Thank you very much for your reply .
My mother did continue to live in the house without paying rent and the house has to be treated as a "gift with reservation of benefit" for the IHT return. The total value of the estate (including the sale value of the house) is well below the IHT threshold so no tax will be due.
Your advice in the paragraph "Regarding possession as administrator .." is helpful. One of my siblings will be applying for joint administration. I agree with your comments about objects which have sentimental value and we would wish to avoid unnecessary disputes. We will be happy to dispose of them to the beneficiaries who may want them but would also record the value of these disposals to ensure equality of settlement of monetary value. A problem will arise when an item is wanted by two beneficiaries. In this case, the estranged sibling demands that the item must be sold and the proceeds shared.
To avoid any misunderstanding, would I be correct understanding that the administrators are legally entitled to decide what action to take without the approval of the estranged sibling?
Your advice that " No one beneficiary is entitled to a specific object" is very clear. No application for a joint grant of administration has been made therefore the other sibling " only has a right to their share and not legal control of administration" is also helpful should we be unable to reach any amicable agreement.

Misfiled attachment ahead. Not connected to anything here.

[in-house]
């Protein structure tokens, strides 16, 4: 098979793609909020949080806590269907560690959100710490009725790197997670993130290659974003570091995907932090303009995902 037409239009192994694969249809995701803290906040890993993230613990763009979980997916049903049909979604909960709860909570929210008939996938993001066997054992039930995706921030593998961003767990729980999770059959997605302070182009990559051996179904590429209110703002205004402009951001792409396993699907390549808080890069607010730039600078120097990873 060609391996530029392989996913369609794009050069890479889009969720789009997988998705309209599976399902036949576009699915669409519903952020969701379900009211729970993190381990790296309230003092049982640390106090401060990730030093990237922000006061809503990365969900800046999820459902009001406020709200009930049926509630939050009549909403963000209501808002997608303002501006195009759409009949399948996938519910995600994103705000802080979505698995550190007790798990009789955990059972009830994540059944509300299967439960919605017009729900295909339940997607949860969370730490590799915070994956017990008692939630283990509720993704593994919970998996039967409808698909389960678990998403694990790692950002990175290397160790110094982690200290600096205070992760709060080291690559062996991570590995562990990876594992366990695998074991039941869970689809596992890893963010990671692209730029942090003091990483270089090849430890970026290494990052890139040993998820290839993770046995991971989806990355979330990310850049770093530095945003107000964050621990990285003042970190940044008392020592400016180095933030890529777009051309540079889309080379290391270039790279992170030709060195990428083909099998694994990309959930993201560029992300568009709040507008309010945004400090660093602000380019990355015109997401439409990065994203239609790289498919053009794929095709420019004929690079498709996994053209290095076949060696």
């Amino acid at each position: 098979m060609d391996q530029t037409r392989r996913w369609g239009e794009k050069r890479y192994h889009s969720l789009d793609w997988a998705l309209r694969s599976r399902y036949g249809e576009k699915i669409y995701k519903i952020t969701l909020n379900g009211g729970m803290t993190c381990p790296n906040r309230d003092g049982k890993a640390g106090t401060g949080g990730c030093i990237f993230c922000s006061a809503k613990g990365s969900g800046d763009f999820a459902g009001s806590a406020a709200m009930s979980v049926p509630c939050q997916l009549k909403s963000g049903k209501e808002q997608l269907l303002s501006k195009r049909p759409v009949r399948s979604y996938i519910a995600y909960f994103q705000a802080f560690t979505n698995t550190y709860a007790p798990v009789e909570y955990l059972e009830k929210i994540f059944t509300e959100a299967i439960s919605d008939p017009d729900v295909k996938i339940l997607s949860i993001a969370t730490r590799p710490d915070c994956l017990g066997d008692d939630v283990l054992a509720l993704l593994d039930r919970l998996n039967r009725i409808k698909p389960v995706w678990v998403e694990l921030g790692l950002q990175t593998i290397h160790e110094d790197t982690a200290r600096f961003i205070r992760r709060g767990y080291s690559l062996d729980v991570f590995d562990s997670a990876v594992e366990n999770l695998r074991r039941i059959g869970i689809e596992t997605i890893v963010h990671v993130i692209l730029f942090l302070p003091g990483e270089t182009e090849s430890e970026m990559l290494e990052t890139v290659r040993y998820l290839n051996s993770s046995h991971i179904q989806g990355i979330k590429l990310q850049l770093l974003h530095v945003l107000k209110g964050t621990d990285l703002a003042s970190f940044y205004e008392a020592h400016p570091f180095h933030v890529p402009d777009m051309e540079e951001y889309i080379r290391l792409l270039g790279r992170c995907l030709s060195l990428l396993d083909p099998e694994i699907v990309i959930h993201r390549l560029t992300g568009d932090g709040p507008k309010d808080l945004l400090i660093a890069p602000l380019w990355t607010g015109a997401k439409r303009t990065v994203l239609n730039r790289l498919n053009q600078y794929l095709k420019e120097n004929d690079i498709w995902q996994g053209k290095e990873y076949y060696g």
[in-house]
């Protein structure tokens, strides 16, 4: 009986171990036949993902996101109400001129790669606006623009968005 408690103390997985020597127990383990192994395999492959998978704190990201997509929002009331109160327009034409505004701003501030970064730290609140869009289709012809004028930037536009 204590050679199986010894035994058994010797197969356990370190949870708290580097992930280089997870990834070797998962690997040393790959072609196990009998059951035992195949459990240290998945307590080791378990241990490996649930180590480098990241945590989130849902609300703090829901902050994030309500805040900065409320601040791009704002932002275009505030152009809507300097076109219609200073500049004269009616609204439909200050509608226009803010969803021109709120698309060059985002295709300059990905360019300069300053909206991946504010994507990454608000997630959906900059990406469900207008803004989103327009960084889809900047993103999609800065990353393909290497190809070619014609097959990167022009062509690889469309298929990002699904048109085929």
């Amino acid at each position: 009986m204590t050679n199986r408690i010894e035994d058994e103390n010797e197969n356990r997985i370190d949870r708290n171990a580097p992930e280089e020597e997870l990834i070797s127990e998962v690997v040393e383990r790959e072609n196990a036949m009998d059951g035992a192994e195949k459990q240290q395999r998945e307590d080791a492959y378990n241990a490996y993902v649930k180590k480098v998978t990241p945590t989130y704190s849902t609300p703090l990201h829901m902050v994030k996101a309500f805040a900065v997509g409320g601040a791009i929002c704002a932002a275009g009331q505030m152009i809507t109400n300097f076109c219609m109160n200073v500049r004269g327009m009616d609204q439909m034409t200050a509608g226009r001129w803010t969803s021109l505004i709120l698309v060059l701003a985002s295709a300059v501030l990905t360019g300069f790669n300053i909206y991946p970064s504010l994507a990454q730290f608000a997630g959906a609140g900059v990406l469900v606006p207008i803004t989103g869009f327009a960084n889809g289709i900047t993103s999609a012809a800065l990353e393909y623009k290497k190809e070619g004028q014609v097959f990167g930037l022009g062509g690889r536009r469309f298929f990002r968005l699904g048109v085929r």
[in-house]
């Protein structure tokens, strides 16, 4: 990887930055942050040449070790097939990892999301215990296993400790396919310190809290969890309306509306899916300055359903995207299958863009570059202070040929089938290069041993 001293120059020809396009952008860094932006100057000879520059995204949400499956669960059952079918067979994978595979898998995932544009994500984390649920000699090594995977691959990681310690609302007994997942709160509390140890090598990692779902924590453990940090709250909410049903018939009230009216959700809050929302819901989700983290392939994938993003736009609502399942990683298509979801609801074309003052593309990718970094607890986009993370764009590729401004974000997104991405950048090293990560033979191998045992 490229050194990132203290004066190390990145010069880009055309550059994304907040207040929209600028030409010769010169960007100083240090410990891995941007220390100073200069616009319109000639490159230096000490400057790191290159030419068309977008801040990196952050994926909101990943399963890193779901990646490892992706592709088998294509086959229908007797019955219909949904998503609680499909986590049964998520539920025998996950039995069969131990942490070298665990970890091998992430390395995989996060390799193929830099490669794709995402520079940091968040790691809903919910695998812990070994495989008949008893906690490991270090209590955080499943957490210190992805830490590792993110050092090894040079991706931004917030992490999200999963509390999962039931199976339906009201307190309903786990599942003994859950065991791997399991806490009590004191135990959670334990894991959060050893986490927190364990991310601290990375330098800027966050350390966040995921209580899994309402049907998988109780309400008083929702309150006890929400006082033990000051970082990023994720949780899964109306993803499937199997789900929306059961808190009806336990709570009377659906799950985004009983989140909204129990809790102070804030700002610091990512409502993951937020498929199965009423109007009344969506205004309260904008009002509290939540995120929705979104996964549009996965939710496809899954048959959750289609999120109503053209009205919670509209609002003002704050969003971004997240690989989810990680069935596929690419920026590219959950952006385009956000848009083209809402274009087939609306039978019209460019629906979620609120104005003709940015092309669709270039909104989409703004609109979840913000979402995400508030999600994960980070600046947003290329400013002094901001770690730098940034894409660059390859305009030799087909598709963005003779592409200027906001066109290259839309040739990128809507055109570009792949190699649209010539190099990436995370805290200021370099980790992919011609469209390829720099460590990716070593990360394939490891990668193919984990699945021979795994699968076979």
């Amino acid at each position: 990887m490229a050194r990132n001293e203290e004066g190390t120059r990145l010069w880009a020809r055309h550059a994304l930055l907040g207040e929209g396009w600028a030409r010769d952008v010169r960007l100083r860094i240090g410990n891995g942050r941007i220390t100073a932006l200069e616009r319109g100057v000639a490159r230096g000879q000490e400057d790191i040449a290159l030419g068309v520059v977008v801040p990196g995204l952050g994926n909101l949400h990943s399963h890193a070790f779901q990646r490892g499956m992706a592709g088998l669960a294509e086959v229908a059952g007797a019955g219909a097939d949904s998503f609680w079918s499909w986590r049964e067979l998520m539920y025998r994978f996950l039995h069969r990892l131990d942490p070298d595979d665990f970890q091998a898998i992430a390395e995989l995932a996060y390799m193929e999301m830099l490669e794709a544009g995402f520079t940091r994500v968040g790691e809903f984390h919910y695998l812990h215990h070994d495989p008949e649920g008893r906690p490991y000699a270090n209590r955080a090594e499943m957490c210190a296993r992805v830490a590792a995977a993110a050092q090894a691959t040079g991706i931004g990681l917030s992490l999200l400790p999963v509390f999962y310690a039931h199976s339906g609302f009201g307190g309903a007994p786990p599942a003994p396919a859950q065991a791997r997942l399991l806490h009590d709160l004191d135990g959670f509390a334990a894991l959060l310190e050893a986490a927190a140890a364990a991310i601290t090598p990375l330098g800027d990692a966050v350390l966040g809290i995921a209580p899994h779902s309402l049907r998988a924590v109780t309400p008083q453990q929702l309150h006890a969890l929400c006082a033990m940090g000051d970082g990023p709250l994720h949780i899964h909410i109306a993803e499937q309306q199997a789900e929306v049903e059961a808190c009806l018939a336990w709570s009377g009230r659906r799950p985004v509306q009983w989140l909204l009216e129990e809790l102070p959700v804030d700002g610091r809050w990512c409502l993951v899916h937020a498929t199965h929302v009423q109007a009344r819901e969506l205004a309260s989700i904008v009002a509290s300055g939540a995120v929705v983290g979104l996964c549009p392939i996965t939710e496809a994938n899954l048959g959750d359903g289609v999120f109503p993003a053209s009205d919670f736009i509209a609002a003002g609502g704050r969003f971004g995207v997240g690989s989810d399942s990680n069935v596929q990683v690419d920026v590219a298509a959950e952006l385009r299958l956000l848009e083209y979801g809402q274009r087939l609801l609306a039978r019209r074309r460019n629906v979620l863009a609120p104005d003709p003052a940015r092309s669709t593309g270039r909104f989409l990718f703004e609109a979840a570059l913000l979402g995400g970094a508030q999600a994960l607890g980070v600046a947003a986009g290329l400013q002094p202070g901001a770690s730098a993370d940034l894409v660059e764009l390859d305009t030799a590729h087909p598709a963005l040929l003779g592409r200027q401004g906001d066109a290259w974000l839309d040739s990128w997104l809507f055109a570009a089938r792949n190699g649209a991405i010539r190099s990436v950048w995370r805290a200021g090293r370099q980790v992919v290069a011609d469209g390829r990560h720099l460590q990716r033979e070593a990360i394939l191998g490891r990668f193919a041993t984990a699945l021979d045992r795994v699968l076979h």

When valuing her estate, I need to find the ‘market value’ (i.e. realistic selling price) of assets. I have been advised that I should use a professional valuer for land, buildings, household goods and personal belongings worth more than £500. (See https://www.gov.uk/valuing-estate-of-someone-who-died/assets). The house has been valued by two Estate Agents. Items of jewellery has been valued by a jeweller but do not exceed £500. I will estimate the value of other contents and possessions. The monetary value of the whole lot is minimal. The real value particular items are their emotional or sentimental value. I propose to estimate the value of contents and possessions based on any information I can find for similar items on sale locally (e.g. A reputable Charity used furniture shop).
Provided I keep records to show how goods have been valued, would I be legally correct in taking this course of action?
Am I correct in understanding that S25 of the Administration of Estates Act 1925 is the legal basis for my duty as personal representative, and S27 for the protection of persons acting on administration?
Is there anything else you recommend I consider?
We want to resolve this difficult issue without unnecessary dispute, but if we cannot, your clear advice gives me a legal "fall back position" which I can rely on. Thank you.
Thank you for your message.
Yes, please. I would appreciate your confirmation and comments to my questions (in bold) in my follow up response to your first reply.
Your replies and advice are very clear and very helpful.
Thank you very much.